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Community based resilience planning: Introducing the Stay Well Plan

Kirsty Jordan
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Throughout the UK increasing demographic pressures and reducing budgets are leading to higher demand for health and social care services. 

The situation in Newport is no different with the population of those aged over 85 expected to increase by 74%, to an estimated 6,000 people, by 2030. As a result, integration is now a key focus. However, in practice, integration is often hindered by isolated working and traditional thinking, separating citizens into pathways of ‘acute’, ‘primary’ or ‘social’. A desire to overcome these challenges was the catalyst for development of the Newport Older Person’s Pathway (NOPP).

Peopletoo has supported the development of the NOPP, a partnership between Newport City Council, Aneurin Bevan University Health Board and Age Cymru Gwent, in which Stay Well Plans are developed to keep people living independently and in their own homes, avoiding or delaying their need for high-cost health and social care services.

The pathway is a move away from traditional referral based services to an ‘intelligence’ based risk stratification model, utilising health and social care data to identify people who are deemed as being in the top 3-7% of the population at risk of accessing high cost services.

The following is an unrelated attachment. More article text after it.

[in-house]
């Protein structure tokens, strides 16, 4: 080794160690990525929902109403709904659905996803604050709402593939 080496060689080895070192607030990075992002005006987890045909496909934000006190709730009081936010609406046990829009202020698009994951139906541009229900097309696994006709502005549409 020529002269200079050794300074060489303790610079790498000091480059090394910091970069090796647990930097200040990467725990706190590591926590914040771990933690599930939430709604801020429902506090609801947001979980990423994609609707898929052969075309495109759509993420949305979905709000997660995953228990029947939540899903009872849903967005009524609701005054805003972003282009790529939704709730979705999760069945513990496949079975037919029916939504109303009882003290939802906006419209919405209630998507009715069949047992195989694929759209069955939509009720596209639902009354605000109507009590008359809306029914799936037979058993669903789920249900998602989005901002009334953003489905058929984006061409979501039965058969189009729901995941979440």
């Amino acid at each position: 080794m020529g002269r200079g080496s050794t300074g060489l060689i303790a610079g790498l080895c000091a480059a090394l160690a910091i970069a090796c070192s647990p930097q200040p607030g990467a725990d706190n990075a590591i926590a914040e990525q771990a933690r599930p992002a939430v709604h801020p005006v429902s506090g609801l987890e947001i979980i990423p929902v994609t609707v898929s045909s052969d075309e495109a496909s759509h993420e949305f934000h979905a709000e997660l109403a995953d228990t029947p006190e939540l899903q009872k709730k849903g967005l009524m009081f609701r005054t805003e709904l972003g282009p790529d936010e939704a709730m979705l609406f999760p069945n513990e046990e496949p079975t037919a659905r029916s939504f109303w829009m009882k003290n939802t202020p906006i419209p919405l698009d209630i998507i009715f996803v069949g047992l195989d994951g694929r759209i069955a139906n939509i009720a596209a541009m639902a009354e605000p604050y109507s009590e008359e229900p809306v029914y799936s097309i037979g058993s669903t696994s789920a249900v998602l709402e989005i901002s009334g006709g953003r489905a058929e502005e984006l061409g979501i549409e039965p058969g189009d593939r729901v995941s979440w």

Working with this group of people and their carers, has provided unique opportunity for partnership working with third sector organisations. The bespoke care facilitator role, created with Age Cymru Gwent, has been key in promoting and expanding community provision, utilising low cost services to support people to remain well at home.

The are facilitator works alongside individuals and their carers to co-produce a Stay Well Plan, using motivational interviewing techniques to facilitate positive behavioural change. Rather than being an assessment for services, a holistic view of wellbeing is taken and individuals are empowered to take control of their own needs.

A novel approach to evaluation has been adopted by developing a linked dataset of individual level data across multiple systems. This can monitor how often the target cohort are accessing services, compared with those who opted out of the programme and the wider 75+ population.

Findings to date identify:

  • A significant reduction in A&E attendances and Emergency Admissions for participants
  • Fewer participants accessing Social Care services than people that opted out
  • Increased access to benefits such as attendance allowance, allowing people to access community support independently

Working together has facilitated provision of the right support at the right time.

See our Community Based Resilience Planning model -

Read more detail on this topic -

Kirsty Jordan, services manager, Peopletoo

Column sponsored and supplied by Peopletoo

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